Peter Levenda

Ratline: Soviet Spies, Nazi Priests, and the Disappearance of Adolf Hitler

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On a research visit to Indonesia in 2008, famed author, Peter Levenda, heard a rumour concerning the alleged escape of Adolf Hitler. As someone who has written extensively on the Second World War, he was not impressed with the conspiracy theories that Hitler had survived the War and fled to Argentina, among other possible locales. He was prepared to dismiss the theory out of hand, until he saw information contained in a dead man's diary that mentioned the single name "e;Draganovic."e; At that point, the author became convinced there was a story worth investigating. Draganovic is not a name familiar to most people. A Roman Catholic monsignor during the War, Draganovic was a devoted Nazi who would create the "e;monastery route"e;: a so called "e;rat line"e; that would enable SS officers and other wanted war criminals to escape justice using Catholic monasteries and churches as safe houses in Europe and Latin America. Why would this name turn up in a document written in a spidery German hand in a remote island in Indonesia? The mystery deepened and the author returned to his own roots hunting Nazis in North America, South America and Europe. He revisited old contacts, made some new ones, and gradually the explosive story was revealed: there is no forensic evidence to prove that Adolf Hitler died in the bunker in April 1945! As he began his research, more information came to light: In December of 2009, it was revealed that the skull the Russians claimed was Hitler's — salvaged from the bunker in 1945 — was not that of Hitler! In 2010, files from the Office of Special Investigations of the Justice Department were declassified, revealing a history of American intelligence providing cover for Nazi war criminals.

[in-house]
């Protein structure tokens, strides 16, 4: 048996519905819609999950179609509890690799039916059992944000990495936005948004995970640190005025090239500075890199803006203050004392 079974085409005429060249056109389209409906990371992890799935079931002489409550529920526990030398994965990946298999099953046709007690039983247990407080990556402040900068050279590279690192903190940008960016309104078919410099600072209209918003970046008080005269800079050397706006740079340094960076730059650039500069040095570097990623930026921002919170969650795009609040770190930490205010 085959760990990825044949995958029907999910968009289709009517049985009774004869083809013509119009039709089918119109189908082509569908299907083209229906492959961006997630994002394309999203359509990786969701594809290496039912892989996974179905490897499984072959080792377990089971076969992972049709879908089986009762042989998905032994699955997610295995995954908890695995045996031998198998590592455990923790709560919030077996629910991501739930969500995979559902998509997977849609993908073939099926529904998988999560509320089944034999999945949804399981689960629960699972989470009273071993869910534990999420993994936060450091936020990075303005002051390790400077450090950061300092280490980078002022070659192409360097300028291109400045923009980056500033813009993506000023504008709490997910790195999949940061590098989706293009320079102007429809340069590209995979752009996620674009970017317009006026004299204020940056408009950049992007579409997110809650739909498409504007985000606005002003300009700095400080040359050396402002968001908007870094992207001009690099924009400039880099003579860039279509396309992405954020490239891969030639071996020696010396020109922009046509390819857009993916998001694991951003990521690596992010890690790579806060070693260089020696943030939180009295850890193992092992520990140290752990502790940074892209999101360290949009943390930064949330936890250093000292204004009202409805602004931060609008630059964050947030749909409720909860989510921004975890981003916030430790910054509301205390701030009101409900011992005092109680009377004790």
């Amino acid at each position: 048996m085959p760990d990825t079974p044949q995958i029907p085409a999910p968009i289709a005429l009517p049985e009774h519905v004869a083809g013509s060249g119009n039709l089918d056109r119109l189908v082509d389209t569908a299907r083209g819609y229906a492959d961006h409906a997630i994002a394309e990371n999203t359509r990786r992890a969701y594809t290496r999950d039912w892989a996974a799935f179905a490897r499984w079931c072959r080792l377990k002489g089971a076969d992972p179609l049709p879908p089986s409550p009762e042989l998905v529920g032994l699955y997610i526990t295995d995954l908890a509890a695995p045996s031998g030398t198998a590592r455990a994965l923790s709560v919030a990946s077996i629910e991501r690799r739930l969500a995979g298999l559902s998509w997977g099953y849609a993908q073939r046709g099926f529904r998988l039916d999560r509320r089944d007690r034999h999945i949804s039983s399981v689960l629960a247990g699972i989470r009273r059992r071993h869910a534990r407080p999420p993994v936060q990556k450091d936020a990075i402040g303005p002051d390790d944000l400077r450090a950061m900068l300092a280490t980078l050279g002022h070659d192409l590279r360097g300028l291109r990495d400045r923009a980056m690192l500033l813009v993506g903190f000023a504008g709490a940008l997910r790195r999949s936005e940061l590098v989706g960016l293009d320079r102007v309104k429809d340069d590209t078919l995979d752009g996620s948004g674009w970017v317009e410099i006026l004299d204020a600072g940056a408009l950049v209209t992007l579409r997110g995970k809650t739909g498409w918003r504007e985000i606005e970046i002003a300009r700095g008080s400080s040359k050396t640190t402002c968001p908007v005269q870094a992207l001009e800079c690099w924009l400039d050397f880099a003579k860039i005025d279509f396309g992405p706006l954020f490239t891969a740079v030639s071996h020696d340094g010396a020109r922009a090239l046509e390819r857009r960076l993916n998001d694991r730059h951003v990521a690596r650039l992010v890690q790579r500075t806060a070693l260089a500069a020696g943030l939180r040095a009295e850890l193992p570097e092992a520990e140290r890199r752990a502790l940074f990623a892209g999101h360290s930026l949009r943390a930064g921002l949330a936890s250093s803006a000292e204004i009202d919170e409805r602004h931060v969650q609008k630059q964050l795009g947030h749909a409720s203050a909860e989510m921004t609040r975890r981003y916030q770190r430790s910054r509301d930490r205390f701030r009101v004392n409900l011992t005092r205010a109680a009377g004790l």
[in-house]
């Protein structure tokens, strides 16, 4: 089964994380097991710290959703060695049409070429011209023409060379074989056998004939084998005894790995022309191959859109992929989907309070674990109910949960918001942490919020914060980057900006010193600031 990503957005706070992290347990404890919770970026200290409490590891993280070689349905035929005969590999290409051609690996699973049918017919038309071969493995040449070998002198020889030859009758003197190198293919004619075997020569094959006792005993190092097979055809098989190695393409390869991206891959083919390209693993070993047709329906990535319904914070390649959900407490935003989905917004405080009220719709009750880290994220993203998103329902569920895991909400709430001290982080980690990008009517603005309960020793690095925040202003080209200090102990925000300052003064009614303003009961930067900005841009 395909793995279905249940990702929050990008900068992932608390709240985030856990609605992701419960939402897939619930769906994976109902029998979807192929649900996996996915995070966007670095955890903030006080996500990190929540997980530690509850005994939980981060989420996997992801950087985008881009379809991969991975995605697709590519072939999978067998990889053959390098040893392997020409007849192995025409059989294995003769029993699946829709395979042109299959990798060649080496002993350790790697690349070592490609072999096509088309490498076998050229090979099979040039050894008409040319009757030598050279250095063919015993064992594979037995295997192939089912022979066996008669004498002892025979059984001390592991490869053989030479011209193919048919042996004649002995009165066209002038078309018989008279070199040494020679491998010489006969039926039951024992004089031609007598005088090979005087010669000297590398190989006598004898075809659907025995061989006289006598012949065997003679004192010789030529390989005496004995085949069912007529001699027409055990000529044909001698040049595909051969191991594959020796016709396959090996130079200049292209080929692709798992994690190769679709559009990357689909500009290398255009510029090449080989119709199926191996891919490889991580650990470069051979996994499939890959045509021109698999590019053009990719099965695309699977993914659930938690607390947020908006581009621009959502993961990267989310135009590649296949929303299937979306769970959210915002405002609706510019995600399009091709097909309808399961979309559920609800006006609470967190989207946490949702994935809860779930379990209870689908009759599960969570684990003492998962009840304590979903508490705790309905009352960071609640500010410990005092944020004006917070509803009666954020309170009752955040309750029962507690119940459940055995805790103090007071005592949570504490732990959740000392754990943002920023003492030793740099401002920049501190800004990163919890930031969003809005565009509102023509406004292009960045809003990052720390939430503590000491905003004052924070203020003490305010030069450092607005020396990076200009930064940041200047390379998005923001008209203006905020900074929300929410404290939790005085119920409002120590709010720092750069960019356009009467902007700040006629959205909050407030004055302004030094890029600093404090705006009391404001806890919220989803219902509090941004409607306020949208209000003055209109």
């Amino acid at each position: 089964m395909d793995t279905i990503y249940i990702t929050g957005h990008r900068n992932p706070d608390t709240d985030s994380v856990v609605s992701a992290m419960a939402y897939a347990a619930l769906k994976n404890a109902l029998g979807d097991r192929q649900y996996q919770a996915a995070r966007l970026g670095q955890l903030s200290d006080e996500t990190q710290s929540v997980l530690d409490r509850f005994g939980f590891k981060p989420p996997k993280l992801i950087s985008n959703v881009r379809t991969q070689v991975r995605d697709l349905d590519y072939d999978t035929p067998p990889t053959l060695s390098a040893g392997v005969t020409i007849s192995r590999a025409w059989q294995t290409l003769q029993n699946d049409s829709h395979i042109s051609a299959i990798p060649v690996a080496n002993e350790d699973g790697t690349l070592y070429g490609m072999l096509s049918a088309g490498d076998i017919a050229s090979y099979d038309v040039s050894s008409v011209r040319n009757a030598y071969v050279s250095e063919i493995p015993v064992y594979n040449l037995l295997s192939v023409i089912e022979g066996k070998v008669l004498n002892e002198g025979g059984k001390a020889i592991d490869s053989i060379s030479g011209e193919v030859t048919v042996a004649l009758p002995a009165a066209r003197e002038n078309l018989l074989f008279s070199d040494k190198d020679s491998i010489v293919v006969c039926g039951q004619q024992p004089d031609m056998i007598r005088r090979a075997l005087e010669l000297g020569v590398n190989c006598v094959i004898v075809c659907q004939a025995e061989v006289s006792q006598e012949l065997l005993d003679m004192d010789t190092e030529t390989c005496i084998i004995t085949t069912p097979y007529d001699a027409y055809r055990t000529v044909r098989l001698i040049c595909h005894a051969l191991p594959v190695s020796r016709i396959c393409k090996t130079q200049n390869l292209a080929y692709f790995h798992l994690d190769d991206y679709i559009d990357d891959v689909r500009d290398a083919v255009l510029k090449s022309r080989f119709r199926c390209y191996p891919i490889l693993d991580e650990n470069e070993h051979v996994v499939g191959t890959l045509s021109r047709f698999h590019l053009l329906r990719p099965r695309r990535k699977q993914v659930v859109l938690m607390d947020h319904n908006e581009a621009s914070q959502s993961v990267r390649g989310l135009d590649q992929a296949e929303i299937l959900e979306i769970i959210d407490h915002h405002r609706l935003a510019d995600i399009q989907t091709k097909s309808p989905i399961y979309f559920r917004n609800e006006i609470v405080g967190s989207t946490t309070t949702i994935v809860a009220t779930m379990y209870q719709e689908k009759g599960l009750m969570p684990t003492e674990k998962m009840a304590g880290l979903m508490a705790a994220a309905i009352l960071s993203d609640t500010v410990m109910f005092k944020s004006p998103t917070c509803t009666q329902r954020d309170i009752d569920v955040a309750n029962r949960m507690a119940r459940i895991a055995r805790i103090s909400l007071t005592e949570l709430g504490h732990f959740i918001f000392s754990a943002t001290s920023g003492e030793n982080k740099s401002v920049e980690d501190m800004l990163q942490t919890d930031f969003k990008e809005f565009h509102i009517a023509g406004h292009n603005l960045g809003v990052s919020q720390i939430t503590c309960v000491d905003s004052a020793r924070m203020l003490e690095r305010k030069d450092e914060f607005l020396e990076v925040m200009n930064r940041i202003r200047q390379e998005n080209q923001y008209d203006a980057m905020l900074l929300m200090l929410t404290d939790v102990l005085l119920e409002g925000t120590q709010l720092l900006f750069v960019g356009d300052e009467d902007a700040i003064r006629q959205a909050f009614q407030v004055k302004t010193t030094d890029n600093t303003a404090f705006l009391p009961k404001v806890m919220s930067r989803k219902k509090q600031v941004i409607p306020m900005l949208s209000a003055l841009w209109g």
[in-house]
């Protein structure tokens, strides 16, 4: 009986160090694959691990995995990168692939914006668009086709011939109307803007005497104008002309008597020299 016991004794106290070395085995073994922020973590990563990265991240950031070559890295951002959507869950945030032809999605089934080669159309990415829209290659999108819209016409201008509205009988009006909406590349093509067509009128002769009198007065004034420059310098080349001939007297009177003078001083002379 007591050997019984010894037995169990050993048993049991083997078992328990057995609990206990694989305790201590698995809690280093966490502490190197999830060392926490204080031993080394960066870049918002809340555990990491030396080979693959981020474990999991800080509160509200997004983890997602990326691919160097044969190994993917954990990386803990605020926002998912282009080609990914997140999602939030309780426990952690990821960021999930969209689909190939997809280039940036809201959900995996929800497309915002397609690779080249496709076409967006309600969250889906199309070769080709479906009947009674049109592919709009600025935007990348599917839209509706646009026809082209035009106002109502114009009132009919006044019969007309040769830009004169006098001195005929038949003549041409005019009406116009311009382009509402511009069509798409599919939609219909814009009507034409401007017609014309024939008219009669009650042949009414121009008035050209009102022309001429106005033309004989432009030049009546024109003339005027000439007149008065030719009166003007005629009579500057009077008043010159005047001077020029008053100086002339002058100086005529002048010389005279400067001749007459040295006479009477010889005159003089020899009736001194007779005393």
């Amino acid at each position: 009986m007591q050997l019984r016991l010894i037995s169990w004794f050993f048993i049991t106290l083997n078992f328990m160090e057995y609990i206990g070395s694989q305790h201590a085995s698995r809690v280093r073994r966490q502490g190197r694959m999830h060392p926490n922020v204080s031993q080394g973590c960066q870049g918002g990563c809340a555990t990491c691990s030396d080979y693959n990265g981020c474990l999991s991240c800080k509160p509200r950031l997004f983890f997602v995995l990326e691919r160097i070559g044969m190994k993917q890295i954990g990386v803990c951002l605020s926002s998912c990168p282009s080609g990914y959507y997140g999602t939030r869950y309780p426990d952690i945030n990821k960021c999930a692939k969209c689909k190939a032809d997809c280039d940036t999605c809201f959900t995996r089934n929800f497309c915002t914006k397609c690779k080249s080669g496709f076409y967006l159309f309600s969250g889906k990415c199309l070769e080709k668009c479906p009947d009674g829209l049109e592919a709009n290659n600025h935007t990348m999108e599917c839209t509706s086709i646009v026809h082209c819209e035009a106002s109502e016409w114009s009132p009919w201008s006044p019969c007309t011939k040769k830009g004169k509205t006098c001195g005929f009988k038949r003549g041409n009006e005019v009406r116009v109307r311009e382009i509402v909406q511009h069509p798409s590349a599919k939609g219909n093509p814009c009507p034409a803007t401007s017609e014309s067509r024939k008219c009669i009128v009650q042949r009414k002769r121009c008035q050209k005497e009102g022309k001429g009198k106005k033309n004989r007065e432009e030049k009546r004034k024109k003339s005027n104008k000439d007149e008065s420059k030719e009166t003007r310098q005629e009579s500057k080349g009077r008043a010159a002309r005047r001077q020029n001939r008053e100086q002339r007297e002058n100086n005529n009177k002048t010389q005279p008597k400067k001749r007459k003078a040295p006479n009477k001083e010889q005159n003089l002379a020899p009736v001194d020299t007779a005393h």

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386 printed pages



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